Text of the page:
Since first being elected nine years ago, I have introduced a bill repeatedly that would amend the Criminal Code to impose capital punishment on those found guilty of this type of violent, cold-blooded, first degree murder.

As well, my bill would prohibit convicts of second degree murder from applying for sentence reductions.

The Young Offenders Act would also be amended to lengthen the sentences for people under the age of 18 who have committed first or second degree murder.

In light of these senseless murders, the Liberal government must realize that the time for providing strong deterrents and appropriate punishment is now.

(Motions deemed adopted, bill read the first time and printed)

Petitions
Routine Proceedings

3:10 p.m.

Canadian Alliance

Jason Kenney Calgary Southeast, AB

Mr. Speaker, I am happy to rise in order to present a petition on behalf of several hundred members of my constituency and residents of Calgary calling on the government to withdraw the long-arm firearm registry, commonly known as Bill C-68, and to replace it with more severe penalties for the criminal use of firearms.

Petitions
Routine Proceedings

3:10 p.m.

Bloc

Antoine Dubé Lévis-Et-Chutes-De-La-Chaudière, QC

Mr. Speaker, it is my pleasure to lay upon the table a petition from Amnesty International supporters who held a convention in my riding on November 9.

The petition states, and I will read a short paragraph:

We urge the House of Commons of Canada to give paramount importance to the protection of human rights and to the humanitarian concerns about for the life and safety of the Iraqi population. We do not want Canada to engage in a military operation unilaterally decided, contrary to United Nations resolutions, by a superpower, as is currently the case with the United States.

Petitions
Routine Proceedings

3:10 p.m.

Progressive Conservative

Norman E. Doyle St. John's East, NL

Mr. Speaker, I have a petition from a number of my constituents in the St. John's area making the point that non-embryonic stem cells, which are also known as adult stem cells, have shown significant research progress without the immune rejection or ethical problems associated with embryonic stem cells.

The petitioners call upon Parliament to focus its legislative support on adult stem cell research to find the cures and therapies necessary to treat the illnesses and diseases of suffering Canadians.

Petitions
Routine Proceedings

3:15 p.m.

Liberal

Peter Adams Peterborough, ON

Mr. Speaker, I rise to present one in a series of petitions from people of Peterborough concerned about the exploitation of children for pornographic purposes.

The petitioners point out that the creation and use of child pornography is condemned by the vast majority of Canadians but that the courts have not applied the current child pornography law in a way which makes it clear that such exploitation of children will always be met with swift punishment.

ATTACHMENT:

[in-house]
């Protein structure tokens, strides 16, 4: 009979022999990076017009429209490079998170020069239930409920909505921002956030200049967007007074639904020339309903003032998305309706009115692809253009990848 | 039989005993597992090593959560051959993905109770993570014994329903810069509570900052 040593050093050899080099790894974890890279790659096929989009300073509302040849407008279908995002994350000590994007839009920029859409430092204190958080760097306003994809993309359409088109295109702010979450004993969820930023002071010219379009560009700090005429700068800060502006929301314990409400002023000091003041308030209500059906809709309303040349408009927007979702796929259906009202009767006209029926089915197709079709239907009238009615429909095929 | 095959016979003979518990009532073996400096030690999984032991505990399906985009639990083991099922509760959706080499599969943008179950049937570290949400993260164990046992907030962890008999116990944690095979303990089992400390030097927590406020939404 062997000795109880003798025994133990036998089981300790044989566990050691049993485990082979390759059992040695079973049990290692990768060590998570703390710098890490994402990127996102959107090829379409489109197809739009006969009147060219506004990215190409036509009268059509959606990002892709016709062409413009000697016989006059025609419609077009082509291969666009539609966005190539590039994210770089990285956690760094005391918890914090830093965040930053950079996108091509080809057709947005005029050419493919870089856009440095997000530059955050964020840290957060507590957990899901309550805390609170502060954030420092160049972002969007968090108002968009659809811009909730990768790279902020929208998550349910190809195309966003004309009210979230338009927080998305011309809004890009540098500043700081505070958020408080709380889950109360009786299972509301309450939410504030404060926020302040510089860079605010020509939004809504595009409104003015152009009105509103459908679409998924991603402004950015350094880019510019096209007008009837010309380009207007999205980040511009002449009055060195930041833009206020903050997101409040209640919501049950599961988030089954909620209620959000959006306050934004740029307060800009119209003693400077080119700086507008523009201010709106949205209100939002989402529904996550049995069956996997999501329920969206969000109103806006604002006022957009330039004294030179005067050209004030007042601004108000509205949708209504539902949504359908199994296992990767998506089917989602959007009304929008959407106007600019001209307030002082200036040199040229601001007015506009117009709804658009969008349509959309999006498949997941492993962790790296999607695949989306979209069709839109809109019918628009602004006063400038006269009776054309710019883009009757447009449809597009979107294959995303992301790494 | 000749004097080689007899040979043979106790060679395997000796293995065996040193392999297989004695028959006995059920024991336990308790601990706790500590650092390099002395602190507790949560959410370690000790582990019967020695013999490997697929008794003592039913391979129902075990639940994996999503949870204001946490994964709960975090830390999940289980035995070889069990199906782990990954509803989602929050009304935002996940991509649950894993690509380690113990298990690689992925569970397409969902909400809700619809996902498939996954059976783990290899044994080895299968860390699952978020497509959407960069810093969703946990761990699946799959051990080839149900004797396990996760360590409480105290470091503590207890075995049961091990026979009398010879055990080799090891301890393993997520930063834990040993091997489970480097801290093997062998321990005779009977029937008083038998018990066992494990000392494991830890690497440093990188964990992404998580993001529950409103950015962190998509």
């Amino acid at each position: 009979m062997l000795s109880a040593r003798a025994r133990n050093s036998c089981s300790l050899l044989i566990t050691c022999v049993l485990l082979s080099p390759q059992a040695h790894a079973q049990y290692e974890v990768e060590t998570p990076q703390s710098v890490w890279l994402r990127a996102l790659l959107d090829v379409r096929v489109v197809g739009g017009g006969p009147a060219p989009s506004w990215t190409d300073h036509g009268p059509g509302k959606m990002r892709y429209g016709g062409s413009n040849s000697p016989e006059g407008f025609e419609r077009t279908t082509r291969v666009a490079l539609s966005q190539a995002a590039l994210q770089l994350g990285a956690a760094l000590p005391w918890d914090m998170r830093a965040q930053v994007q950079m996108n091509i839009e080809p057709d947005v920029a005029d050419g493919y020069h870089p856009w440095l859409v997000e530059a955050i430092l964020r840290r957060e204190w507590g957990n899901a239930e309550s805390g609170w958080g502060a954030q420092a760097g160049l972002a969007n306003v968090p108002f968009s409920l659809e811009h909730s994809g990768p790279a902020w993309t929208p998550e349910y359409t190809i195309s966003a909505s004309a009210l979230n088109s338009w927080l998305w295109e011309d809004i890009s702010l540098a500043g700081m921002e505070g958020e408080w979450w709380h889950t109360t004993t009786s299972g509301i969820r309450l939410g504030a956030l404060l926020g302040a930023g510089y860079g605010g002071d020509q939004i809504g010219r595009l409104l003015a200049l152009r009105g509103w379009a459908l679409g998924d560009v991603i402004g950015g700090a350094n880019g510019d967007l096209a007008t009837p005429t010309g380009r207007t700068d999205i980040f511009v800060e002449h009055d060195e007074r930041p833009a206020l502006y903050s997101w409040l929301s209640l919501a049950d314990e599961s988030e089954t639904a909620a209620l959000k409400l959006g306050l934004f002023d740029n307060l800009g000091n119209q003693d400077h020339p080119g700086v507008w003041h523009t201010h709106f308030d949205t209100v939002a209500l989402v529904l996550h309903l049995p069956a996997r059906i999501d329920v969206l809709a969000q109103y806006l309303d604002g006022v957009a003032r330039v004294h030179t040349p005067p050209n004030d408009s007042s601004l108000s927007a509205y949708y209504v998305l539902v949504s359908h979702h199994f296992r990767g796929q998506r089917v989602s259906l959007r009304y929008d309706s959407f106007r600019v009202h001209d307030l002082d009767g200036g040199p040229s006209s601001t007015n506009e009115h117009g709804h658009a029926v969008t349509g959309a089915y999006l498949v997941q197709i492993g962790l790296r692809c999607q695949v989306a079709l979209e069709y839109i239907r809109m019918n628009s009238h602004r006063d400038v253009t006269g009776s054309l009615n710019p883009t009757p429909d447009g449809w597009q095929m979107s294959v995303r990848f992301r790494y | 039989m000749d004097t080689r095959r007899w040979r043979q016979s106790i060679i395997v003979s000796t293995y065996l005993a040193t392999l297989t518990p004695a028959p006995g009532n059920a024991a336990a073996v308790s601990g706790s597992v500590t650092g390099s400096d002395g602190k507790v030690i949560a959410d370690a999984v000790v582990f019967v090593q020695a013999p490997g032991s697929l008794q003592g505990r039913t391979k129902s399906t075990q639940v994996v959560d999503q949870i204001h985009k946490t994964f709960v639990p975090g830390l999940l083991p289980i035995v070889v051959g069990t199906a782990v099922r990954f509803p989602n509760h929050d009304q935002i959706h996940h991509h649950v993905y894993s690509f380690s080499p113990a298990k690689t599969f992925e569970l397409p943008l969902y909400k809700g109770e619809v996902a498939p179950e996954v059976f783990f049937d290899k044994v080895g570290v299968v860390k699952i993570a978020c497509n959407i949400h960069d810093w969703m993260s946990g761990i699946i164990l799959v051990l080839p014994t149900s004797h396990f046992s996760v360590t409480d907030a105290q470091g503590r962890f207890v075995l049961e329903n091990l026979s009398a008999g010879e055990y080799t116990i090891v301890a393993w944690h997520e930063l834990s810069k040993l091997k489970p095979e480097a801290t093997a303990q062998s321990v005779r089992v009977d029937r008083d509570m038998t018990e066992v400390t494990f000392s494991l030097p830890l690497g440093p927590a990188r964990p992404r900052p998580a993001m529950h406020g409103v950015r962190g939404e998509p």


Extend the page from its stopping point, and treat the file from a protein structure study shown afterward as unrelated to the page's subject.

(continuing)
They call upon Parliament to protect our children by taking all necessary steps to ensure that all materials which promote or glorify pedophilia or sado-masochistic activities involving children be outlawed.

Petitions
Routine Proceedings

3:15 p.m.

Canadian Alliance

John Reynolds West Vancouver—Sunshine Coast, BC

Mr. Speaker, I have the pleasure of presenting petitions I have received from constituents.

I have 10 separate petitions totalling approximately 1,026 signatures which call on Parliament to outlaw all material that promotes pedophilia and child pornography.

Petitions
Routine Proceedings

3:15 p.m.

Canadian Alliance

John Reynolds West Vancouver—Sunshine Coast, BC

Mr. Speaker, I have two separate petitions, totalling approximately 280 signatures, calling on Parliament to prohibit human cloning and that embryonic humans beings not be destroyed to harvest stem cells.

I also have four separate petitions, totalling approximately 189 signatures, calling on Parliament to use adult stem cell research to find cures for illness and disease.

Petitions
Routine Proceedings

3:15 p.m.

Canadian Alliance

Dale Johnston Wetaskiwin, AB

Mr. Speaker, I have three petitions to present today.

In the first one the petitioners call upon the government to have a public inquiry to look into the relationship between the Liberal Party of Canada and some advertising agency with which it has had millions of dollars worth of dealings.

Petitions
Routine Proceedings

3:15 p.m.

Canadian Alliance

Dale Johnston Wetaskiwin, AB

Mr. Speaker, in the second petition the petitioners call upon the House to look into stem cell research for the treatment of Parkinson's, Alzheimer's, diabetes, cancer, muscular dystrophy and spinal cord injury. The petitioners urge Parliament to support adult stem cell research to find cures and therapies necessary to treat those illnesses.

Petitions
Routine Proceedings

3:15 p.m.

Canadian Alliance

Dale Johnston Wetaskiwin, AB

Mr. Speaker, there are several hundred names on this child pornography petition. It calls upon the government to protect our children by taking all necessary steps to ensure that all materials which promote or glorify pedophilia or sado-masochistic activities involving children are outlawed.

Petitions
Routine Proceedings

3:15 p.m.

Canadian Alliance

John M. Cummins Delta—South Richmond, BC

Mr. Speaker, I have three petitions to present today.

The first one deals with the Coast Guard. The petitioners note that the government is no longer providing adequate funding for the Coast Guard. They suggest that the public is at risk, both at the Vancouver airport through the lack of a hovercraft, and in ongoing search and rescue operations.

The petitioners request that Parliament advise the government to separate the Coast Guard from the Department of Fisheries and Oceans and to provide adequate funding.